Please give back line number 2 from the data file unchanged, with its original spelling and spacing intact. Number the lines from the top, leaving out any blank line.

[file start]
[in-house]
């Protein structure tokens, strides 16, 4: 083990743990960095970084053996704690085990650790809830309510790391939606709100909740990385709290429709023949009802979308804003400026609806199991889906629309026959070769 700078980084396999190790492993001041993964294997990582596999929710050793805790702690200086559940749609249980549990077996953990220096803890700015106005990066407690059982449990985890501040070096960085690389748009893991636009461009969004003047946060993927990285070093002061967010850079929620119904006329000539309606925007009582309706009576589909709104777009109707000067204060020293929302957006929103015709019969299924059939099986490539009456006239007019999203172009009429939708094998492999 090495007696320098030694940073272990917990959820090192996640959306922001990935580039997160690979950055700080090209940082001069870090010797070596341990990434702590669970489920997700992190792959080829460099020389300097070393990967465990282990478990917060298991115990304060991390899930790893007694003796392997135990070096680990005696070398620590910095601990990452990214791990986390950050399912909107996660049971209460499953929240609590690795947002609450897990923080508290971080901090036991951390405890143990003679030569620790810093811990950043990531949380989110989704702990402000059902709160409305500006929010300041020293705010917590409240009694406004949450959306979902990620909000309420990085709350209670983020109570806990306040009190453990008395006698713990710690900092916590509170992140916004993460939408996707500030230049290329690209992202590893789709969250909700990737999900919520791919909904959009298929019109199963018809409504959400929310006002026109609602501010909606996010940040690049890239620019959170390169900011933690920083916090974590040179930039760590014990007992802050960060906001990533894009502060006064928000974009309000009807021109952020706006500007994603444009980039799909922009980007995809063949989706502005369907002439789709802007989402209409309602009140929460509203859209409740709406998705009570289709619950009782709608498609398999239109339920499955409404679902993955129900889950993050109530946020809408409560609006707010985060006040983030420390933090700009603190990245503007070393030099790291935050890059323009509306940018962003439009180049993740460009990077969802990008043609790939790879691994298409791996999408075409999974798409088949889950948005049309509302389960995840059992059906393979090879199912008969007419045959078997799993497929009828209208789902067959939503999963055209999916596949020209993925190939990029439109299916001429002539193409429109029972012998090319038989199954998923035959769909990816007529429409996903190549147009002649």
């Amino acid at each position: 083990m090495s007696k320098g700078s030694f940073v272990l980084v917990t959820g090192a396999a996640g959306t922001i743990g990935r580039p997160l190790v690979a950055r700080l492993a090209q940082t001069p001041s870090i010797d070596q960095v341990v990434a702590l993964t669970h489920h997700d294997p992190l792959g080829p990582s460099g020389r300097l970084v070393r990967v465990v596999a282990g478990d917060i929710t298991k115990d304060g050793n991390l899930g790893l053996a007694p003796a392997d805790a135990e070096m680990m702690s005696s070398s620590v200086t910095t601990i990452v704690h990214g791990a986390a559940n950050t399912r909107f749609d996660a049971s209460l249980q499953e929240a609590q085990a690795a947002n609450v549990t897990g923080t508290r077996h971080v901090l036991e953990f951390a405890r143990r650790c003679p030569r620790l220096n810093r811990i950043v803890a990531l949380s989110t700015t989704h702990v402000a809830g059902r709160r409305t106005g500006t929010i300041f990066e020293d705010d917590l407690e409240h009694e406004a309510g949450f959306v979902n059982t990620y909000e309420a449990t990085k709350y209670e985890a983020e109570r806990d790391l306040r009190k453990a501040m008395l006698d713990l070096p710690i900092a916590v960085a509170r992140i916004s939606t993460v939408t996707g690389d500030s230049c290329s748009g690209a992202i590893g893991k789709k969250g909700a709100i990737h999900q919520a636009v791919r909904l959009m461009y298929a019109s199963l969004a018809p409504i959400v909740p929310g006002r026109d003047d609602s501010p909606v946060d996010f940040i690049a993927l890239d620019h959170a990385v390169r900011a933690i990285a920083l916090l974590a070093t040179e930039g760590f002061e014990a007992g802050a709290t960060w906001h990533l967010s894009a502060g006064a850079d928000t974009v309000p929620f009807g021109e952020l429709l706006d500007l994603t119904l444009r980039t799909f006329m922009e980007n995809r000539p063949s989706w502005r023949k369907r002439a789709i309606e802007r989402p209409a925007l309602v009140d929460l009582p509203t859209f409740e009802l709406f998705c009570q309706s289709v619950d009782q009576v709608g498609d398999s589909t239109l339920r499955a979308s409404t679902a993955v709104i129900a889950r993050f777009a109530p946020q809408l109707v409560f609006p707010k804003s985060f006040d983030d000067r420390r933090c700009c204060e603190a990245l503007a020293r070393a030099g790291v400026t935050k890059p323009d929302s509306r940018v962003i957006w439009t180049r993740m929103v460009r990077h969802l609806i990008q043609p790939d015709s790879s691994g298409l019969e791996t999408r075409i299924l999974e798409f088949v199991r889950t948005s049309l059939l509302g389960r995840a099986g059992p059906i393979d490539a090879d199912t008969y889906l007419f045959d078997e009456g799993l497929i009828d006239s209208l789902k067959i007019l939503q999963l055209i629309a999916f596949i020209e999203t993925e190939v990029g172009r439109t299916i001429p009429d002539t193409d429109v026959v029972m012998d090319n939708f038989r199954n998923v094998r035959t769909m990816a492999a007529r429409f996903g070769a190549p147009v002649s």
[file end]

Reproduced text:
């Protein structure tokens, strides 16, 4: 083990743990960095970084053996704690085990650790809830309510790391939606709100909740990385709290429709023949009802979308804003400026609806199991889906629309026959070769 700078980084396999190790492993001041993964294997990582596999929710050793805790702690200086559940749609249980549990077996953990220096803890700015106005990066407690059982449990985890501040070096960085690389748009893991636009461009969004003047946060993927990285070093002061967010850079929620119904006329000539309606925007009582309706009576589909709104777009109707000067204060020293929302957006929103015709019969299924059939099986490539009456006239007019999203172009009429939708094998492999 090495007696320098030694940073272990917990959820090192996640959306922001990935580039997160690979950055700080090209940082001069870090010797070596341990990434702590669970489920997700992190792959080829460099020389300097070393990967465990282990478990917060298991115990304060991390899930790893007694003796392997135990070096680990005696070398620590910095601990990452990214791990986390950050399912909107996660049971209460499953929240609590690795947002609450897990923080508290971080901090036991951390405890143990003679030569620790810093811990950043990531949380989110989704702990402000059902709160409305500006929010300041020293705010917590409240009694406004949450959306979902990620909000309420990085709350209670983020109570806990306040009190453990008395006698713990710690900092916590509170992140916004993460939408996707500030230049290329690209992202590893789709969250909700990737999900919520791919909904959009298929019109199963018809409504959400929310006002026109609602501010909606996010940040690049890239620019959170390169900011933690920083916090974590040179930039760590014990007992802050960060906001990533894009502060006064928000974009309000009807021109952020706006500007994603444009980039799909922009980007995809063949989706502005369907002439789709802007989402209409309602009140929460509203859209409740709406998705009570289709619950009782709608498609398999239109339920499955409404679902993955129900889950993050109530946020809408409560609006707010985060006040983030420390933090700009603190990245503007070393030099790291935050890059323009509306940018962003439009180049993740460009990077969802990008043609790939790879691994298409791996999408075409999974798409088949889950948005049309509302389960995840059992059906393979090879199912008969007419045959078997799993497929009828209208789902067959939503999963055209999916596949020209993925190939990029439109299916001429002539193409429109029972012998090319038989199954998923035959769909990816007529429409996903190549147009002649």